As Sarah mentioned in her last entry, jet leg has proved a bit of a challenge. Not only for the kids, who seem genuinely confused that we expect them to go to sleep when it feels like noon for them, but also for Sarah and I. To wit, after barely sleeping during our flight over, and only sleeping for about two hours after we arrived, I crashed hard and didn't wake until 11am the next morning. Then, last night, I found myself tossing and turning till well after midnight.
It probably doesn't help that while its not exactly white nights in Iceland, in May, it is definitely "never quite get dark nights." It stays fully light out here until about 10pm, and then slowly dims to what could be described as "late dusk" around 1am... before reversing direction to dawn, slightly after 4am. It's a novel experience, if a disorienting one.
As a result, we've kept our ambitions low during these first couple of days, largely just exploring around Reykjavik on foot. The first day, as Sarah mentioned, involved a trip to a bakery/café, strolling couple of the main streets, and taking in the Hallgrímskirkja (the big church... since seeing it, Stella announces "let's go up in the big church today!" each morning).
Stella in front of... Stella. (Actually, this appeared to be some sort of lingerie store, but we couldn't pass up the photo op.)
Day two, involved more walking, this time to the pond and along the waterfront; as well as hot dogs at the famous Bæjarins Beztu Pylsur and dinner at Icelandic Fish and Chips (which Otto slept through, and Stella enjoyed the vast array for dipping sauces).
Stella, enjoying her hot dog, or pylsur. These are apparently popular with the late night partiers... but make a good, cheap lunch too.
Play break at a playground we stumbled across.
Walking around the "Sun Voyager" on Reykjavik's waterfront. In the background you can make out the scenic bay and flat-topped mountains beyond.
The dipping sauce spread at Icelandic Fish and Chips. In my arms, a very crashed out Otto. Definitely long days for the little guy.
What's quickly become a daily tradition is a trip to the neighborhood heated pool each afternoon. Iceland is big on their heated pools. Just a couple of bucks (and free for the kids) buys you access to a large building, with several geo-thermally heated pools ranging in temperature from "luke-warm" to "too-hot-for-the-kiddos." The kids love it, and its proven to be the perfect thing for mine and Sarah's muscles after hauling the kids around all day.
(No pool pics, since I'm not even sure cameras are allowed inside. Picture a YMCA pool filled with lots of very white people.)
Today, after another trip to the café, we decided to up the ante on the pool thing, and visit Iceland's premiere heated pool (and notable tourist trap), the Blue Lagoon. Now, its worth mentioning that, since our arrival, the weather has been on a slow downward curve. The first day was sunny and Spring-like, but by the time our bus pulled into the parking lot of the blue Lagoon today, it was all but snowing... blowing rain, which froze to my beard. Still, we braved the weather, donned our swim gear and climbed into the warm, white-blue water. As anyone who has visited the lagoon can attest, it's a pretty singular experience: Sitting in warm, supernaturally blue water, amongst lava rocks, with clouds of steam billowing past from the neighboring steam-works. Add to that the freezing rain falling from above, and exploring the various pools and grottos, and it was a worthwhile and memorable experience for all.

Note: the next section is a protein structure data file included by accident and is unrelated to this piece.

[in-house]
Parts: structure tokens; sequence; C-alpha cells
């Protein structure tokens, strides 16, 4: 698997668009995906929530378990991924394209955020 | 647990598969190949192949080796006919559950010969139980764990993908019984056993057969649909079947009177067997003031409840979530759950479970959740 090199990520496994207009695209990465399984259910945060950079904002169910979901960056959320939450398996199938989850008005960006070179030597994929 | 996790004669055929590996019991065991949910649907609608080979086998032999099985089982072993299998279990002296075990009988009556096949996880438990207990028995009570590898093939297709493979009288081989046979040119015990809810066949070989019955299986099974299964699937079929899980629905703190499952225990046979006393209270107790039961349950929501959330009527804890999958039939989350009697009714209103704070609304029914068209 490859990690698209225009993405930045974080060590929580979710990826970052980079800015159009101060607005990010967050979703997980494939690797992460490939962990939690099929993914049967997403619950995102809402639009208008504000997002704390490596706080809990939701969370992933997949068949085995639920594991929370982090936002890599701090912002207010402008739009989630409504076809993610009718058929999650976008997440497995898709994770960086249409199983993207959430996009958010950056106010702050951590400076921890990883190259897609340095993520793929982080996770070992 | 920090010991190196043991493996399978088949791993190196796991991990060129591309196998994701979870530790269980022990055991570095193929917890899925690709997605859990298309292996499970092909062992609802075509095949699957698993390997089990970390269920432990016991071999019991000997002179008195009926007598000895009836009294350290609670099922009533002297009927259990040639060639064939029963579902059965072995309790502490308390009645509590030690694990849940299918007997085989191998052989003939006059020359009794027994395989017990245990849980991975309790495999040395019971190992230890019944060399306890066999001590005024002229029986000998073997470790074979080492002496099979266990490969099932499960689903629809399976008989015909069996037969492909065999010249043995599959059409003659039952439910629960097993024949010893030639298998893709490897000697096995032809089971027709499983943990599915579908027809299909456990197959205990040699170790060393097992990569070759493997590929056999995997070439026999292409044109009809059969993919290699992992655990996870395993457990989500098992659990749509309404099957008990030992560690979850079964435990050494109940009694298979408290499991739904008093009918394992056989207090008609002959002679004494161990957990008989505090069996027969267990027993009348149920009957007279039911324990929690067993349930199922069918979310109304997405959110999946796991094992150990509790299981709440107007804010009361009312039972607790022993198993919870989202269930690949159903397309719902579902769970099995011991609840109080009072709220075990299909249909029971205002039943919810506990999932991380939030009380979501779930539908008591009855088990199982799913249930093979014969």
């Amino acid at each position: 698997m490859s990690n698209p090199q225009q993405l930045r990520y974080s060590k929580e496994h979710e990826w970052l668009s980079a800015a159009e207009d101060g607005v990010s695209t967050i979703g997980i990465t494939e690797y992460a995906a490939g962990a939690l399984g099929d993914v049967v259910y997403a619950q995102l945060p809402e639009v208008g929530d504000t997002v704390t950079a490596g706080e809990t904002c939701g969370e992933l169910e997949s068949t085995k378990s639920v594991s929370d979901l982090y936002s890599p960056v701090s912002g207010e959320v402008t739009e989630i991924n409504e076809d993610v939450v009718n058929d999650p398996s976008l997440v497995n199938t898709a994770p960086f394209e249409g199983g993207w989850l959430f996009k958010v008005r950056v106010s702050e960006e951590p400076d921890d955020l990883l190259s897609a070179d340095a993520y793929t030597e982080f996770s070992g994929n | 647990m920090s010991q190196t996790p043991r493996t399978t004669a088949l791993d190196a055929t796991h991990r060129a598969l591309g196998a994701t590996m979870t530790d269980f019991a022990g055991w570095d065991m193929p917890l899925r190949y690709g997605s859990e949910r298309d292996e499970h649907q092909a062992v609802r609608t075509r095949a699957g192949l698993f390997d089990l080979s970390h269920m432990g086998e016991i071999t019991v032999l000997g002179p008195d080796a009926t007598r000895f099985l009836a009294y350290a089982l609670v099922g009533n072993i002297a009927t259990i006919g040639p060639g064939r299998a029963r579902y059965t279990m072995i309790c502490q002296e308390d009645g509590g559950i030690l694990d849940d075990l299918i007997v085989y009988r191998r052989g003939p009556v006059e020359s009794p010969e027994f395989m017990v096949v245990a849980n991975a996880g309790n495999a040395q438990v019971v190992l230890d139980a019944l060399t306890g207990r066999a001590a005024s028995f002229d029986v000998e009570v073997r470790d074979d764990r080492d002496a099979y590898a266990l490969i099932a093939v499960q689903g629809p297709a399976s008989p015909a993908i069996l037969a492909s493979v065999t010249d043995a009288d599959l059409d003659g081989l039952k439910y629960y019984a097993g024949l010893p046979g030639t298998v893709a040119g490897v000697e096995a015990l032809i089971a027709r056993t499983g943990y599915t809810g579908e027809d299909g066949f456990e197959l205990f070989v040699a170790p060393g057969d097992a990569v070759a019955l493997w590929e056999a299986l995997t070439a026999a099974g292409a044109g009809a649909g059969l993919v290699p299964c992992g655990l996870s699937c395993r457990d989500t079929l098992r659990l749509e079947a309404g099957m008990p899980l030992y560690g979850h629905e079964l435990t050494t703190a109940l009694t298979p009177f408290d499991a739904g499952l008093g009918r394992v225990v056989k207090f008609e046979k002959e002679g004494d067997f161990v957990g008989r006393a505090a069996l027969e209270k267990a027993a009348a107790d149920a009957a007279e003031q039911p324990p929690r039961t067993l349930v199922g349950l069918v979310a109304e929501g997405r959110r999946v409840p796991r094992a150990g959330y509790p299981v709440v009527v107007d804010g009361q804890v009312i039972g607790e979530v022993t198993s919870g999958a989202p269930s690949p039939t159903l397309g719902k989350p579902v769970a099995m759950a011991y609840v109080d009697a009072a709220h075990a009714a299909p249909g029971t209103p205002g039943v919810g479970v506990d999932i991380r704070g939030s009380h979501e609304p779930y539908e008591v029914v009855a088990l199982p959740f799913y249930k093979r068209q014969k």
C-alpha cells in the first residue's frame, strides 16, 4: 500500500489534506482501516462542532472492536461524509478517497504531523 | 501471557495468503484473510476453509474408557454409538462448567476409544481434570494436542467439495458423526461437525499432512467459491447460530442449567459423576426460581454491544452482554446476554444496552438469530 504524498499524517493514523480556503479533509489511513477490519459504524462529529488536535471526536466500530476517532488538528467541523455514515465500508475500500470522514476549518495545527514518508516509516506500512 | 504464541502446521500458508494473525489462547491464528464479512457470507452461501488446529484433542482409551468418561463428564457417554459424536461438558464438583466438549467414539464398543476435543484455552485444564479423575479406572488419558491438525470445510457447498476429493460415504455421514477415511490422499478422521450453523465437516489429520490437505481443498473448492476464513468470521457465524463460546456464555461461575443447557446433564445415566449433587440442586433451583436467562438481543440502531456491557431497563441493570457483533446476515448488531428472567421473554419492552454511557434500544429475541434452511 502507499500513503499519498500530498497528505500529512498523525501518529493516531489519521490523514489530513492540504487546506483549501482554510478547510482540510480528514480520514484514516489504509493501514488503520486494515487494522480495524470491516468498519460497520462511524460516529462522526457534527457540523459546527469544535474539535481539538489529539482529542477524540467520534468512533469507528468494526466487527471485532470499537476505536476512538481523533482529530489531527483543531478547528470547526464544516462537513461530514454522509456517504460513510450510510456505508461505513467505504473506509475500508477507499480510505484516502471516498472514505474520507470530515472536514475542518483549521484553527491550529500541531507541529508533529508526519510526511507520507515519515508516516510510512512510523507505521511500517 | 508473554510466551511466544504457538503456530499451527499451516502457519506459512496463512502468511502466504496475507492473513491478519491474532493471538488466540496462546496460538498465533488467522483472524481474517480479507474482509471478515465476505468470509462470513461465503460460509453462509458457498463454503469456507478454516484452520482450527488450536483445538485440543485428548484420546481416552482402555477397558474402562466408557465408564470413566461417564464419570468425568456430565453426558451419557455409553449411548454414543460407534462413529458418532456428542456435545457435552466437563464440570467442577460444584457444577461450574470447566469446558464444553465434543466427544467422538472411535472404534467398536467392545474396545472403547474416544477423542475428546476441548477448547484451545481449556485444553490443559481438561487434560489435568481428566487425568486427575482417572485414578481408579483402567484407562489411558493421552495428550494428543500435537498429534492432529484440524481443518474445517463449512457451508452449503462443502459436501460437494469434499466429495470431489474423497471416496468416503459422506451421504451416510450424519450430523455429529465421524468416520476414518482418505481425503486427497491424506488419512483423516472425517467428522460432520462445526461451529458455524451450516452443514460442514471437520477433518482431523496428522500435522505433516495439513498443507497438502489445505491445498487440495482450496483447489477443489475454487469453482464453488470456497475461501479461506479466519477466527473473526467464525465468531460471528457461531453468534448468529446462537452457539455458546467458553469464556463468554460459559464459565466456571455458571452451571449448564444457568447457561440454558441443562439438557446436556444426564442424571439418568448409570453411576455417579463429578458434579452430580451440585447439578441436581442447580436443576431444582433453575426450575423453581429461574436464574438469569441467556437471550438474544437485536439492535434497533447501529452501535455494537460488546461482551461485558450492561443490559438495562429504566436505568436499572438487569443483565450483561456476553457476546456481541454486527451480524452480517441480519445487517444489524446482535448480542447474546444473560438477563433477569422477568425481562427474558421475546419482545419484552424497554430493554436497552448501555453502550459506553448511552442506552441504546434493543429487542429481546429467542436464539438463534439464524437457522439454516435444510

The Blue Lagoon, doing it's best apocalyptic spa impression.
Sarah and the kids making their way through the wasteland of lava rocks, to our waiting bus, after a long afternoon of soaking and swimming.
The kids fell asleep on the ride back home. I have a feeling that will be a reoccurring theme.
Travelling with the kids has been an experience, with all the expected highs and lows. As Sarah mentioned in her entry, Stella is doing really well. Aside for some expected power-struggling with Otto for Sarah's attention, she's been otherwise charming and easy to travel with. It's impressive how engaged and interested she seems to be in the whole journey.
Otto has -not surprisingly- had a little rougher time. Obviously, most of the stuff we are doing is above his head, and the change in schedule and life is a shock to his little system. But, it's also impressive how adaptable he is... already treating our apartment like its always been home. And, those moments when he is truly enjoying himself and having a novel experience (laughing in a pool, pointing out kitties on our walks around town, discovering a new park) are wonders to behold.
I'm sure there will continue to be lows, but the highs make it all worth while, and I feel we are quickly getting our sjór... er... sea legs.
Quick final thought, to help me remember it. In Sarah's last entry, there is a picture of the snowy wilderness of Northern Canada, that I took at probably 4am, while the rest of the family slept. For probably over an hour, I just watched terrain like that roll by... snow planes, mountains, frozen sea spider-webbed with dark cracks... Miles and miles of it... and largely uninhabited (though, occasionally, and eerily, I would see a mysterious light far below.) In all my flights (well over 100 at this point, I try counting them like sheep when I want to fall to sleep) and experiences, I don't think I've ever seen anything like it.
OK. Time for bed. Tomorrow, we rent a car, and head for the countryside.
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